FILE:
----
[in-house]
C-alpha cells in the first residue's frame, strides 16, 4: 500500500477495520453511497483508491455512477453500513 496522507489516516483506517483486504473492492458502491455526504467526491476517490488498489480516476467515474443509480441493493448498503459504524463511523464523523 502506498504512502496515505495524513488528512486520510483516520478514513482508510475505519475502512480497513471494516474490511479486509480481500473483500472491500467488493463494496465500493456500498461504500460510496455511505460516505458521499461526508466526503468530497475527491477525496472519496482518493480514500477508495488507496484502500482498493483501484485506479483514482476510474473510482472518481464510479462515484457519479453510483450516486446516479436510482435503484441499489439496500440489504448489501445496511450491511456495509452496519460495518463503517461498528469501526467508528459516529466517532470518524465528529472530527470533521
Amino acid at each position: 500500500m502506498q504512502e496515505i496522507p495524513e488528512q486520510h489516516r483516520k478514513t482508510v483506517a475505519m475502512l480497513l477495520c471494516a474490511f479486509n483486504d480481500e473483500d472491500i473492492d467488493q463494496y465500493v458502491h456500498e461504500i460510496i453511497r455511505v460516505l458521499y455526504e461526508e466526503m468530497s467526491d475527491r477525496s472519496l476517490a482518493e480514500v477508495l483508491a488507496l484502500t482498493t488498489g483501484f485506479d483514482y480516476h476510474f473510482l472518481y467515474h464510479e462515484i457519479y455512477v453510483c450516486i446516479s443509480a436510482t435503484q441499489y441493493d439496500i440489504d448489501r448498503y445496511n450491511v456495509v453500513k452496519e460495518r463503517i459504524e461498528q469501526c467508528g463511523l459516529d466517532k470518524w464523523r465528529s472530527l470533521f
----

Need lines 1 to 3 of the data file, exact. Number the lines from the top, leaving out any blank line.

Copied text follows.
[in-house]
C-alpha cells in the first residue's frame, strides 16, 4: 500500500477495520453511497483508491455512477453500513 496522507489516516483506517483486504473492492458502491455526504467526491476517490488498489480516476467515474443509480441493493448498503459504524463511523464523523 502506498504512502496515505495524513488528512486520510483516520478514513482508510475505519475502512480497513471494516474490511479486509480481500473483500472491500467488493463494496465500493456500498461504500460510496455511505460516505458521499461526508466526503468530497475527491477525496472519496482518493480514500477508495488507496484502500482498493483501484485506479483514482476510474473510482472518481464510479462515484457519479453510483450516486446516479436510482435503484441499489439496500440489504448489501445496511450491511456495509452496519460495518463503517461498528469501526467508528459516529466517532470518524465528529472530527470533521
Amino acid at each position: 500500500m502506498q504512502e496515505i496522507p495524513e488528512q486520510h489516516r483516520k478514513t482508510v483506517a475505519m475502512l480497513l477495520c471494516a474490511f479486509n483486504d480481500e473483500d472491500i473492492d467488493q463494496y465500493v458502491h456500498e461504500i460510496i453511497r455511505v460516505l458521499y455526504e461526508e466526503m468530497s467526491d475527491r477525496s472519496l476517490a482518493e480514500v477508495l483508491a488507496l484502500t482498493t488498489g483501484f485506479d483514482y480516476h476510474f473510482l472518481y467515474h464510479e462515484i457519479y455512477v453510483c450516486i446516479s443509480a436510482t435503484q441499489y441493493d439496500i440489504d448489501r448498503y445496511n450491511v456495509v453500513k452496519e460495518r463503517i459504524e461498528q469501526c467508528g463511523l459516529d466517532k470518524w464523523r465528529s472530527l470533521f